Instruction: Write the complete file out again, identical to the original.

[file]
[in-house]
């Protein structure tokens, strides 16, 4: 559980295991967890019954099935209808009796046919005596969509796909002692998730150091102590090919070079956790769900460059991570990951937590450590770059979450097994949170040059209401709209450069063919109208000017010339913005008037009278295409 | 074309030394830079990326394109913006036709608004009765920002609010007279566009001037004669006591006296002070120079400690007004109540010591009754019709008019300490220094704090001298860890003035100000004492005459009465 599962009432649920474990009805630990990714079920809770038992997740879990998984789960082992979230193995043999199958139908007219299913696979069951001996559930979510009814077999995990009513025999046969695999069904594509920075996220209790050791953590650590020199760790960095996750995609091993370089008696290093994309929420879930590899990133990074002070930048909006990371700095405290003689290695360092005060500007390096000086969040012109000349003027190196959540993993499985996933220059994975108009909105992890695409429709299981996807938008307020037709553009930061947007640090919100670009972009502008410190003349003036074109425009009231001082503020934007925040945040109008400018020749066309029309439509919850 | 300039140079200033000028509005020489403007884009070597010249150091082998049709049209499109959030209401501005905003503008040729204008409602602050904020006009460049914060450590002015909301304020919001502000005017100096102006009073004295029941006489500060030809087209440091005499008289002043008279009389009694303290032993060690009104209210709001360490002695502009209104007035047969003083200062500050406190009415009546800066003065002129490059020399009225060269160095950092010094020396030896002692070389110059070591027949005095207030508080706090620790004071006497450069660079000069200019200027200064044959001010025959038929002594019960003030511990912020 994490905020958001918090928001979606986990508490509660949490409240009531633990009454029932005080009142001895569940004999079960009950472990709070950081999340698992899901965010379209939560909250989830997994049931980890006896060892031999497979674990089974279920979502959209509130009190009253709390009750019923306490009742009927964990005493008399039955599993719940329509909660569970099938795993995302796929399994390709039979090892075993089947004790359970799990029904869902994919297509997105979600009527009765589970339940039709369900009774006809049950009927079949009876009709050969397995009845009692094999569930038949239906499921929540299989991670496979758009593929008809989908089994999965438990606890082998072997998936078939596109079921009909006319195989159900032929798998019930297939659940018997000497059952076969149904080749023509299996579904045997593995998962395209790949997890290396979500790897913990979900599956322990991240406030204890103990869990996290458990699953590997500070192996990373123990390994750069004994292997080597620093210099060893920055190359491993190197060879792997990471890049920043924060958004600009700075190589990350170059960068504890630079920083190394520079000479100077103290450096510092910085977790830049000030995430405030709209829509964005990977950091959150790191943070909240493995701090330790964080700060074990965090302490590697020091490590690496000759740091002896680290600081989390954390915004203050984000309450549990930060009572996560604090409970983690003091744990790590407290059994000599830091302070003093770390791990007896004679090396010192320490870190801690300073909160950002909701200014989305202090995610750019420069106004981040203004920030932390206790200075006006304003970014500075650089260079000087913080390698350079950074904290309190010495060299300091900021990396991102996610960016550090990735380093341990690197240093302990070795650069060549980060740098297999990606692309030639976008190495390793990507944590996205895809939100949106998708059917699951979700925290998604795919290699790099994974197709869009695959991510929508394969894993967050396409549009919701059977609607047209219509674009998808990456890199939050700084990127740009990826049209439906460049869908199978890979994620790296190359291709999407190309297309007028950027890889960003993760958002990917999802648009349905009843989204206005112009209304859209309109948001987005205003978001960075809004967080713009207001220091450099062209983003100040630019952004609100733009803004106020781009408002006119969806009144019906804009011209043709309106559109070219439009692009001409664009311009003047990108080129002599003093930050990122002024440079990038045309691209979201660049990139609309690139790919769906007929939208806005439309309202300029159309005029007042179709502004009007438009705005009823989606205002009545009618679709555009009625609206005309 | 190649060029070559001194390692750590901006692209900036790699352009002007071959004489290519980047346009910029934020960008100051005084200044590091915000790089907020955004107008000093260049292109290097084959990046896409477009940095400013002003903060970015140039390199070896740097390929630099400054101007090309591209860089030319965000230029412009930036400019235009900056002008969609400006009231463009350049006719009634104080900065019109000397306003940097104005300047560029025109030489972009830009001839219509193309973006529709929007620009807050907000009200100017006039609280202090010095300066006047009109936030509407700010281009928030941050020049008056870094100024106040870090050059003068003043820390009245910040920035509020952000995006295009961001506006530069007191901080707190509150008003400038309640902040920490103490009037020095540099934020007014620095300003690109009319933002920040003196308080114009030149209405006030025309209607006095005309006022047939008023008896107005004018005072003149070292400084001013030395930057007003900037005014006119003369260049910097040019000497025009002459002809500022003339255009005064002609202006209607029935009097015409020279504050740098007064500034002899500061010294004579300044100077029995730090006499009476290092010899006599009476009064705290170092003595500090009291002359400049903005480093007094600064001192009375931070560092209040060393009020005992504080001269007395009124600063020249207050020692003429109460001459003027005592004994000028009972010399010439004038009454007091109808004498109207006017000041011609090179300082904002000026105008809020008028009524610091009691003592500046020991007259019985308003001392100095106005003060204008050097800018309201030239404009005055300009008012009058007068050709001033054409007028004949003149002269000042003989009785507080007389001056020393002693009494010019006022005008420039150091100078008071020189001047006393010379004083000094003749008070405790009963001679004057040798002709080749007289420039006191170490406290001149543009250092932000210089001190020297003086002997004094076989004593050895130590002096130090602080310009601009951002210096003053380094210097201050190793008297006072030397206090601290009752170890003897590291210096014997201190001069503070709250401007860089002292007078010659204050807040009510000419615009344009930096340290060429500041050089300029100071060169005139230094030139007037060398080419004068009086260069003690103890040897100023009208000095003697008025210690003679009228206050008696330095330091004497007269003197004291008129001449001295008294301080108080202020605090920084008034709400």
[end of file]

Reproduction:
[in-house]
């Protein structure tokens, strides 16, 4: 559980295991967890019954099935209808009796046919005596969509796909002692998730150091102590090919070079956790769900460059991570990951937590450590770059979450097994949170040059209401709209450069063919109208000017010339913005008037009278295409 | 074309030394830079990326394109913006036709608004009765920002609010007279566009001037004669006591006296002070120079400690007004109540010591009754019709008019300490220094704090001298860890003035100000004492005459009465 599962009432649920474990009805630990990714079920809770038992997740879990998984789960082992979230193995043999199958139908007219299913696979069951001996559930979510009814077999995990009513025999046969695999069904594509920075996220209790050791953590650590020199760790960095996750995609091993370089008696290093994309929420879930590899990133990074002070930048909006990371700095405290003689290695360092005060500007390096000086969040012109000349003027190196959540993993499985996933220059994975108009909105992890695409429709299981996807938008307020037709553009930061947007640090919100670009972009502008410190003349003036074109425009009231001082503020934007925040945040109008400018020749066309029309439509919850 | 300039140079200033000028509005020489403007884009070597010249150091082998049709049209499109959030209401501005905003503008040729204008409602602050904020006009460049914060450590002015909301304020919001502000005017100096102006009073004295029941006489500060030809087209440091005499008289002043008279009389009694303290032993060690009104209210709001360490002695502009209104007035047969003083200062500050406190009415009546800066003065002129490059020399009225060269160095950092010094020396030896002692070389110059070591027949005095207030508080706090620790004071006497450069660079000069200019200027200064044959001010025959038929002594019960003030511990912020 994490905020958001918090928001979606986990508490509660949490409240009531633990009454029932005080009142001895569940004999079960009950472990709070950081999340698992899901965010379209939560909250989830997994049931980890006896060892031999497979674990089974279920979502959209509130009190009253709390009750019923306490009742009927964990005493008399039955599993719940329509909660569970099938795993995302796929399994390709039979090892075993089947004790359970799990029904869902994919297509997105979600009527009765589970339940039709369900009774006809049950009927079949009876009709050969397995009845009692094999569930038949239906499921929540299989991670496979758009593929008809989908089994999965438990606890082998072997998936078939596109079921009909006319195989159900032929798998019930297939659940018997000497059952076969149904080749023509299996579904045997593995998962395209790949997890290396979500790897913990979900599956322990991240406030204890103990869990996290458990699953590997500070192996990373123990390994750069004994292997080597620093210099060893920055190359491993190197060879792997990471890049920043924060958004600009700075190589990350170059960068504890630079920083190394520079000479100077103290450096510092910085977790830049000030995430405030709209829509964005990977950091959150790191943070909240493995701090330790964080700060074990965090302490590697020091490590690496000759740091002896680290600081989390954390915004203050984000309450549990930060009572996560604090409970983690003091744990790590407290059994000599830091302070003093770390791990007896004679090396010192320490870190801690300073909160950002909701200014989305202090995610750019420069106004981040203004920030932390206790200075006006304003970014500075650089260079000087913080390698350079950074904290309190010495060299300091900021990396991102996610960016550090990735380093341990690197240093302990070795650069060549980060740098297999990606692309030639976008190495390793990507944590996205895809939100949106998708059917699951979700925290998604795919290699790099994974197709869009695959991510929508394969894993967050396409549009919701059977609607047209219509674009998808990456890199939050700084990127740009990826049209439906460049869908199978890979994620790296190359291709999407190309297309007028950027890889960003993760958002990917999802648009349905009843989204206005112009209304859209309109948001987005205003978001960075809004967080713009207001220091450099062209983003100040630019952004609100733009803004106020781009408002006119969806009144019906804009011209043709309106559109070219439009692009001409664009311009003047990108080129002599003093930050990122002024440079990038045309691209979201660049990139609309690139790919769906007929939208806005439309309202300029159309005029007042179709502004009007438009705005009823989606205002009545009618679709555009009625609206005309 | 190649060029070559001194390692750590901006692209900036790699352009002007071959004489290519980047346009910029934020960008100051005084200044590091915000790089907020955004107008000093260049292109290097084959990046896409477009940095400013002003903060970015140039390199070896740097390929630099400054101007090309591209860089030319965000230029412009930036400019235009900056002008969609400006009231463009350049006719009634104080900065019109000397306003940097104005300047560029025109030489972009830009001839219509193309973006529709929007620009807050907000009200100017006039609280202090010095300066006047009109936030509407700010281009928030941050020049008056870094100024106040870090050059003068003043820390009245910040920035509020952000995006295009961001506006530069007191901080707190509150008003400038309640902040920490103490009037020095540099934020007014620095300003690109009319933002920040003196308080114009030149209405006030025309209607006095005309006022047939008023008896107005004018005072003149070292400084001013030395930057007003900037005014006119003369260049910097040019000497025009002459002809500022003339255009005064002609202006209607029935009097015409020279504050740098007064500034002899500061010294004579300044100077029995730090006499009476290092010899006599009476009064705290170092003595500090009291002359400049903005480093007094600064001192009375931070560092209040060393009020005992504080001269007395009124600063020249207050020692003429109460001459003027005592004994000028009972010399010439004038009454007091109808004498109207006017000041011609090179300082904002000026105008809020008028009524610091009691003592500046020991007259019985308003001392100095106005003060204008050097800018309201030239404009005055300009008012009058007068050709001033054409007028004949003149002269000042003989009785507080007389001056020393002693009494010019006022005008420039150091100078008071020189001047006393010379004083000094003749008070405790009963001679004057040798002709080749007289420039006191170490406290001149543009250092932000210089001190020297003086002997004094076989004593050895130590002096130090602080310009601009951002210096003053380094210097201050190793008297006072030397206090601290009752170890003897590291210096014997201190001069503070709250401007860089002292007078010659204050807040009510000419615009344009930096340290060429500041050089300029100071060169005139230094030139007037060398080419004068009086260069003690103890040897100023009208000095003697008025210690003679009228206050008696330095330091004497007269003197004291008129001449001295008294301080108080202020605090920084008034709400």